1. Plugin Vulnerabilities

    What is referred to as a “high-risk XSS” vulnerability in your article is actually very low risk. It was a reflected cross-site scripting (XSS) vulnerability, which isn’t something that hackers try to exploit at all on the average website and even in a targeted attack an attacker would have to bypass protection provided by major web browsers other than Firefox. The claim that it was high-risk came from a company behind a competing caching plugin, which wasn’t clearly noted in the linked source.

    Our experience has been that severity based ratings of WordPress plugin vulnerabilities often significantly overstate the risk and we have found that it is better to express the risk based on the likelihood of exploitation since that provides a better understanding of the danger presented by the vulnerability.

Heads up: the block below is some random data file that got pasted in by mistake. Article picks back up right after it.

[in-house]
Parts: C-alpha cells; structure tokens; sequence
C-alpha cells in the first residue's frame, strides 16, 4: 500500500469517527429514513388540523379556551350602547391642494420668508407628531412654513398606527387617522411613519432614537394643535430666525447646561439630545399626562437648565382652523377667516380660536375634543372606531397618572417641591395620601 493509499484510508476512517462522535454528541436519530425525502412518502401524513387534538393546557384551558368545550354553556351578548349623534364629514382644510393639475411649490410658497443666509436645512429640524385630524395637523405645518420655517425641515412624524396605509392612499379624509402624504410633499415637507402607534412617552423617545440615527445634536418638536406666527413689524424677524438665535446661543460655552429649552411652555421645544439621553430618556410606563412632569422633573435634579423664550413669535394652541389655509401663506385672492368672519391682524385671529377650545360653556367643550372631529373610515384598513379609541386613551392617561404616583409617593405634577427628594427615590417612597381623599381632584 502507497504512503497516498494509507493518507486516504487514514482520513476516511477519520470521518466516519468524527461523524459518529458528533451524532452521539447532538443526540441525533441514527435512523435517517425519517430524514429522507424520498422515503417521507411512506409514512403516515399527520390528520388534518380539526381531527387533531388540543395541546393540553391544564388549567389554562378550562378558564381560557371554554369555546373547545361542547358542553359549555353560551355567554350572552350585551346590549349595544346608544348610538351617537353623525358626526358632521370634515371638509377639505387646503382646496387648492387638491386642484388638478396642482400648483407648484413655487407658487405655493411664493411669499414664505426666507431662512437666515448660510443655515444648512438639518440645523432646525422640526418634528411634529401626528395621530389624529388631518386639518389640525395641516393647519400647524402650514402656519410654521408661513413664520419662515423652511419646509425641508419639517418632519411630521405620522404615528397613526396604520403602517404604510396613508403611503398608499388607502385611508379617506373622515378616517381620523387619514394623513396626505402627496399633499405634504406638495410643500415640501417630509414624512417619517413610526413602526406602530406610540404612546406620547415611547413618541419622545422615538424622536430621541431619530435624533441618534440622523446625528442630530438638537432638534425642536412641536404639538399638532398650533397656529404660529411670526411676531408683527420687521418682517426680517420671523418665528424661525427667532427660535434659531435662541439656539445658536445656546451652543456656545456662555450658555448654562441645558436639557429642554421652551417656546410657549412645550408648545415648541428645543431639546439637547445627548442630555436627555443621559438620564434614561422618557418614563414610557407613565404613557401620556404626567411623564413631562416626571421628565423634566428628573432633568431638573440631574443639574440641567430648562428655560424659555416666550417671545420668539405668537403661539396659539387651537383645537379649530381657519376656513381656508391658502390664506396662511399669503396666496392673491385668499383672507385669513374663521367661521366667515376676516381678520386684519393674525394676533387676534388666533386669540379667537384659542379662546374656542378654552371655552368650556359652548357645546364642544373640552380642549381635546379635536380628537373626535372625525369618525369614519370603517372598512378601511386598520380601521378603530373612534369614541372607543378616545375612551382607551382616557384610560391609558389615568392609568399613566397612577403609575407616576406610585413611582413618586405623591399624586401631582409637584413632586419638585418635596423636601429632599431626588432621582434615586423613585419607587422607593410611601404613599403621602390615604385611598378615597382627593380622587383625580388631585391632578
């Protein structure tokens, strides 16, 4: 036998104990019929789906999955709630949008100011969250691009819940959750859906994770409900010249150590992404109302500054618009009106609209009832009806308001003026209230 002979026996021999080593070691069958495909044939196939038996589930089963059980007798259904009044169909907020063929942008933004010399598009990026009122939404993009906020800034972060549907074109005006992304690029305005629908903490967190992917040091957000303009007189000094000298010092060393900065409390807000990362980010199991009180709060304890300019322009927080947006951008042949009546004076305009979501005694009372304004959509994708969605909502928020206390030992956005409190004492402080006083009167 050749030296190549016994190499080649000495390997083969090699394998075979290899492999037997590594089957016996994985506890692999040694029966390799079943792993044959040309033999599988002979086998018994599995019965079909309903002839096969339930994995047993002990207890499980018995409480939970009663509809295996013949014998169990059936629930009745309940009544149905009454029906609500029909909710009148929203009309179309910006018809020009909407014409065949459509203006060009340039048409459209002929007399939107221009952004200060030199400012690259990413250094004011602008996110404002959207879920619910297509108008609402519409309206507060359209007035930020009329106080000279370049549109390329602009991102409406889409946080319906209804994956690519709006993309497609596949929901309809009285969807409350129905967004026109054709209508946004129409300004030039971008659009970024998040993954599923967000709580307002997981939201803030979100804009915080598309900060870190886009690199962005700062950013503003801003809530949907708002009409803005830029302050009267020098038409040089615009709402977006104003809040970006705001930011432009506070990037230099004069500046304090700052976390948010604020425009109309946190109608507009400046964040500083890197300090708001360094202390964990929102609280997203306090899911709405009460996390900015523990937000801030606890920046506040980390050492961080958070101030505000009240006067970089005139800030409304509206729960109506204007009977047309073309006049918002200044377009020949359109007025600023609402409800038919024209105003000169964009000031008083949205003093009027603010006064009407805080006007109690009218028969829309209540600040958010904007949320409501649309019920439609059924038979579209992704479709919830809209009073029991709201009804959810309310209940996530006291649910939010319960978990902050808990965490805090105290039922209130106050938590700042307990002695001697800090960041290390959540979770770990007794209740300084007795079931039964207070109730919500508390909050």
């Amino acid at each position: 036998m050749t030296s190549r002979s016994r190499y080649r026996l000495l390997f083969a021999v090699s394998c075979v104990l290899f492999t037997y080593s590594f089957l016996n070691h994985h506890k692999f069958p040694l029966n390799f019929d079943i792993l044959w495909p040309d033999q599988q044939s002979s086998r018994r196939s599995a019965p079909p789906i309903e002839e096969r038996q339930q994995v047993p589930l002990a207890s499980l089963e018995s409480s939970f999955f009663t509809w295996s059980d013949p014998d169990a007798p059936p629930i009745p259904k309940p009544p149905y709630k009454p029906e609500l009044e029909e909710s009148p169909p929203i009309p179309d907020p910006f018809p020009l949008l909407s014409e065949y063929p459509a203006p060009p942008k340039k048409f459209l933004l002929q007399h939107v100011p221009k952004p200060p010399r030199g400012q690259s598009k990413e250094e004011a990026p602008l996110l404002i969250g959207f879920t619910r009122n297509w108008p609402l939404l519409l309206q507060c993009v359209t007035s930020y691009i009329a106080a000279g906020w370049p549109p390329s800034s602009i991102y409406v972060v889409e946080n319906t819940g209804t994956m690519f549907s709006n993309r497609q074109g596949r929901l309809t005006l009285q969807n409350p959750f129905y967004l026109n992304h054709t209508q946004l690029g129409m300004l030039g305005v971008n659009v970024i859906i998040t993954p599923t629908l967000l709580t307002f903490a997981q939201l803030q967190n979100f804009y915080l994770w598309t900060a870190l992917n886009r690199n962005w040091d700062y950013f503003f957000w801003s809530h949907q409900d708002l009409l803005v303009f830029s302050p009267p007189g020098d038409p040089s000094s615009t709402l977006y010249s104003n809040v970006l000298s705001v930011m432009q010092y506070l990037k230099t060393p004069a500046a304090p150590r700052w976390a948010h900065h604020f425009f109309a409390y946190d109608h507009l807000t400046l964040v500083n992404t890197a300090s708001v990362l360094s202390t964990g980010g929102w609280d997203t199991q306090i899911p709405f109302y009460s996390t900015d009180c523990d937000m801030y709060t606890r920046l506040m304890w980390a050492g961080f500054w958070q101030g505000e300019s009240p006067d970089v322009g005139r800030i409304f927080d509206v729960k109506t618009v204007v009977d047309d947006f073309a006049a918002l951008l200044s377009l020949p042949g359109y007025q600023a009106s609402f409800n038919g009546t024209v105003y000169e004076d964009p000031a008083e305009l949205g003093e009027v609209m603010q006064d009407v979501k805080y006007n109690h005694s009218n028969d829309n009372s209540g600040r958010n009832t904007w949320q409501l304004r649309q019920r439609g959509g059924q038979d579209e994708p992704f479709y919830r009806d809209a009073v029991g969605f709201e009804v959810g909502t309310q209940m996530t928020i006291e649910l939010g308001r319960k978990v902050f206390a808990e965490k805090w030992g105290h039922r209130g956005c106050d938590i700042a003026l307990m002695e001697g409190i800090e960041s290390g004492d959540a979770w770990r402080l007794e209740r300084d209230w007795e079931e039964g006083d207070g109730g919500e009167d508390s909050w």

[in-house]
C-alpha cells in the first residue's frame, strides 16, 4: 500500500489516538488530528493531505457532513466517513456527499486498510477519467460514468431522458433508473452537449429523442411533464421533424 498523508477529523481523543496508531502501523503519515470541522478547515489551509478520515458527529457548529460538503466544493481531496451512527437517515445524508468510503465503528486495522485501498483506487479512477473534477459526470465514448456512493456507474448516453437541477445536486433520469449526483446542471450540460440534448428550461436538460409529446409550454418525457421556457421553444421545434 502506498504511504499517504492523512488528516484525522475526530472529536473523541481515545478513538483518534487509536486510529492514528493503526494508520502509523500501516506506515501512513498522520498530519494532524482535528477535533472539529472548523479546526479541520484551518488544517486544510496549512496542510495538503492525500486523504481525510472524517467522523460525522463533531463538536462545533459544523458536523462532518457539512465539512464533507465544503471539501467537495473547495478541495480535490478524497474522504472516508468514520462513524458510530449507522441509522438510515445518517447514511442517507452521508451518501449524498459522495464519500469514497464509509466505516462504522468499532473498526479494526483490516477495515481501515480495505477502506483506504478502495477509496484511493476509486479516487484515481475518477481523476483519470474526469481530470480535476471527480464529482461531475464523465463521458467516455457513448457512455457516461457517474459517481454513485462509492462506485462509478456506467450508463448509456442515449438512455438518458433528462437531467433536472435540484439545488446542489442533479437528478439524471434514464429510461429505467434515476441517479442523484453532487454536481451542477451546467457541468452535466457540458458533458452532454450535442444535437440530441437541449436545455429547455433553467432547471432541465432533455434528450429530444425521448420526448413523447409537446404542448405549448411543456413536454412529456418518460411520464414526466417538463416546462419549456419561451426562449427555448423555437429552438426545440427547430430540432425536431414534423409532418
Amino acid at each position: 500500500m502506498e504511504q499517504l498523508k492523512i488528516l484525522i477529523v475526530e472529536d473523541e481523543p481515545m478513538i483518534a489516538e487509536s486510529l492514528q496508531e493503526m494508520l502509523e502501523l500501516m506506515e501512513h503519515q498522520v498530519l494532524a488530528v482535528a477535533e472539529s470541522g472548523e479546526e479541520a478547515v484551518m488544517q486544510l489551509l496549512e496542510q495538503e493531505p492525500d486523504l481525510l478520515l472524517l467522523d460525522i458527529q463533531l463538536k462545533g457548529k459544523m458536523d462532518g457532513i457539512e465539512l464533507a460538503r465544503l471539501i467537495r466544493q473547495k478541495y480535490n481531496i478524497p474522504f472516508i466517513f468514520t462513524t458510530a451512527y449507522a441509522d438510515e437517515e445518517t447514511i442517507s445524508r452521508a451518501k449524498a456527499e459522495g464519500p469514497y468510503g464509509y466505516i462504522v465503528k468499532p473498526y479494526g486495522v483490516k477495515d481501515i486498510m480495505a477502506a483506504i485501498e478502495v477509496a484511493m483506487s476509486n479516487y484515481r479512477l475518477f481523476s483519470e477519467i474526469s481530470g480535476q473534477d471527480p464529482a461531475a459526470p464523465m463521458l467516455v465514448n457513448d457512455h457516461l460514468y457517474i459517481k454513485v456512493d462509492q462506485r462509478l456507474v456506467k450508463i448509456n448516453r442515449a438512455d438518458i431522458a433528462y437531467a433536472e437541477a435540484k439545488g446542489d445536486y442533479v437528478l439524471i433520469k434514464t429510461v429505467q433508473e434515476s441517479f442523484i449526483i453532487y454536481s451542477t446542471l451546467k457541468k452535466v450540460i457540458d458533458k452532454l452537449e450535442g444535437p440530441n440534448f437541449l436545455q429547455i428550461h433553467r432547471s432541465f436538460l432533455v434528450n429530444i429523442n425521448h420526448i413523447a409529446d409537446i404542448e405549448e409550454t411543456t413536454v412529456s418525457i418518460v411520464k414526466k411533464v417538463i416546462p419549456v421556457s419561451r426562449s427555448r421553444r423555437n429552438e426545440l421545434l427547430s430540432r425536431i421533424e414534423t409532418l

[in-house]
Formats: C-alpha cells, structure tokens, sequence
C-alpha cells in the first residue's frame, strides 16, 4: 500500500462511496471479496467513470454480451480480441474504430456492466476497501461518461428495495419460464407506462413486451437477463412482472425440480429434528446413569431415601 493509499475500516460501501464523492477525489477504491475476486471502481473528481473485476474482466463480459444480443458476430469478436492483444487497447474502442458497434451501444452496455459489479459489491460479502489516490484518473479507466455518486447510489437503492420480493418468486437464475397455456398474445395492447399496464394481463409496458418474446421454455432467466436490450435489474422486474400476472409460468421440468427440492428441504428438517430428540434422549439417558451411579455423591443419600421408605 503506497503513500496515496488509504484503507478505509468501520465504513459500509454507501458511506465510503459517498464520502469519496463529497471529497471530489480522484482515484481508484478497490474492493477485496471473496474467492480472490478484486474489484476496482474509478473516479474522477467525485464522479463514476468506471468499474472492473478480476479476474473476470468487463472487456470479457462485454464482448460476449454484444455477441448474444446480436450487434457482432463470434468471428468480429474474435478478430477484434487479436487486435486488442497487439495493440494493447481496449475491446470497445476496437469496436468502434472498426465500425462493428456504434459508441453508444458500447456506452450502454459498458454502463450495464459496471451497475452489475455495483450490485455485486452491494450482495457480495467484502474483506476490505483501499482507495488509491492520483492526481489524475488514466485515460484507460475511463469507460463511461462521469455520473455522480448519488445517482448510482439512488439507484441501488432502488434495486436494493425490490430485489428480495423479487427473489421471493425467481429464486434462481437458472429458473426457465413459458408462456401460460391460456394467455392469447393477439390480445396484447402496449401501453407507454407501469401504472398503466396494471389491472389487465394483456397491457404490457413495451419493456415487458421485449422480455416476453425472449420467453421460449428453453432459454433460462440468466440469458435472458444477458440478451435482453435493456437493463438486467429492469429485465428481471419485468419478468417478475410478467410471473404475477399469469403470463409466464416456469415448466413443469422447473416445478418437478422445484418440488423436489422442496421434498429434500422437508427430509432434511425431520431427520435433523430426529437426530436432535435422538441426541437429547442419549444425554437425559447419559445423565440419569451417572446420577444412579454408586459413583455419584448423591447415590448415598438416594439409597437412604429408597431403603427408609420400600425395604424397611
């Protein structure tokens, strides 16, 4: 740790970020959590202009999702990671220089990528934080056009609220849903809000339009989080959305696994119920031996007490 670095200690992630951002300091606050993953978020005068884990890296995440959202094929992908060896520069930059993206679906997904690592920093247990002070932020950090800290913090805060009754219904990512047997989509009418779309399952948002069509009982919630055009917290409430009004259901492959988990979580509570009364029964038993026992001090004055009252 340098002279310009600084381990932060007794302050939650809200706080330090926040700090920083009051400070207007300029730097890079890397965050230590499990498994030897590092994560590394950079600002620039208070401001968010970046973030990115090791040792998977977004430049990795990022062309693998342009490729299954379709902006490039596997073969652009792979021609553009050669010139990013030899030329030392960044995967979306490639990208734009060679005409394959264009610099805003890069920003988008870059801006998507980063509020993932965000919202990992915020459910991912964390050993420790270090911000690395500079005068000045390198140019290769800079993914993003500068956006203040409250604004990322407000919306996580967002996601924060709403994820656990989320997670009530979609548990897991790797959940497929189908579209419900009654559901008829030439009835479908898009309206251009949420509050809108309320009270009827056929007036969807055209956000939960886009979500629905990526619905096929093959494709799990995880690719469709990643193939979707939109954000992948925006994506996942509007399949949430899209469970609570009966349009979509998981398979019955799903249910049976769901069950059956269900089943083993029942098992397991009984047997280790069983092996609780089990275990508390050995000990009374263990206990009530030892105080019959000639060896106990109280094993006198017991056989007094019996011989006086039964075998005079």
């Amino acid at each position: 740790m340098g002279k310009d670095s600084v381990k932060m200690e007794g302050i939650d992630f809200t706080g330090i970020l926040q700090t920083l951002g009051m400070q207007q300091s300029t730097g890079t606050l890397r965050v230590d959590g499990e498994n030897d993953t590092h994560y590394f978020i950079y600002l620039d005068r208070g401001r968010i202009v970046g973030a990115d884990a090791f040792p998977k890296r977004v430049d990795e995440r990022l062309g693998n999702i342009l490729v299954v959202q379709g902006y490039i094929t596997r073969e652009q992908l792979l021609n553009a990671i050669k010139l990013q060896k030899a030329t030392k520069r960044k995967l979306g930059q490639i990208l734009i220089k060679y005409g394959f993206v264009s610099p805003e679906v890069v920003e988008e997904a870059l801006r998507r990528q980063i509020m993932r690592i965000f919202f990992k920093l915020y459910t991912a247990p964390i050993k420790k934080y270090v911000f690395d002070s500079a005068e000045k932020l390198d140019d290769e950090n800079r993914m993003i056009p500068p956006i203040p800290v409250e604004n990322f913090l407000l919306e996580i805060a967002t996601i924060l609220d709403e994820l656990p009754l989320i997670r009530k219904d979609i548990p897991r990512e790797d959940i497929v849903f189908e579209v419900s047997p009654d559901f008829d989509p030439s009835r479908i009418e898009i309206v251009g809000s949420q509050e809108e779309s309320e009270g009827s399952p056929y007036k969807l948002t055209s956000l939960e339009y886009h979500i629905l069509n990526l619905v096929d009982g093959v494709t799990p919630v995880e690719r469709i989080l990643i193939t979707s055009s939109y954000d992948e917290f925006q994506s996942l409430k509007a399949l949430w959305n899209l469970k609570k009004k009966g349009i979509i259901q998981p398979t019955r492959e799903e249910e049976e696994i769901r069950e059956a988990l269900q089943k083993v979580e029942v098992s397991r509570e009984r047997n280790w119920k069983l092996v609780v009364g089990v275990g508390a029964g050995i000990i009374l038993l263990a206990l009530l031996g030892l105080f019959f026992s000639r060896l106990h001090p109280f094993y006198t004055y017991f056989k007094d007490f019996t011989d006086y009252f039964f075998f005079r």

2. Sajan Kota

    Hi Justin,

    Congratulations to Frederick Townes and the whole team behind of W3 Total Cache plugin. This is really good news for all those who use W3 Total Cache Plugin. Based on what Brad from BoldGrid is saying future of W3 Total Cache Plugin is looking bright. W3 Total Cache Plugin is one plugin that i use in most of my WordPress sites. I am looking forward to the on-boarding and configuration guide, hopefully it will help me make most of the W3 plugin.


  3. Linda Oyedepo

    I have used W3 Total Cache for for free for years now and it has been excellent. I hope the new owners will not try to add a price tag to it. Let’s watch.


  4. Mike Damiano

    W3TC is to complicated! I would rather of prefer simpler plugins like Supper Cash or Cash Enabler that work just as well.


  5. Chloe Grey

    Frederick Townes has done well and he deserves a big kudos. I have leverage on W3 for free and must commend him and his team for the W3 Total Cache Plugin.


  6. Anh Tran

    W3TC is a great plugin. But it lost its top position over the last few years. I hope this cooperation will bring it back to the top.


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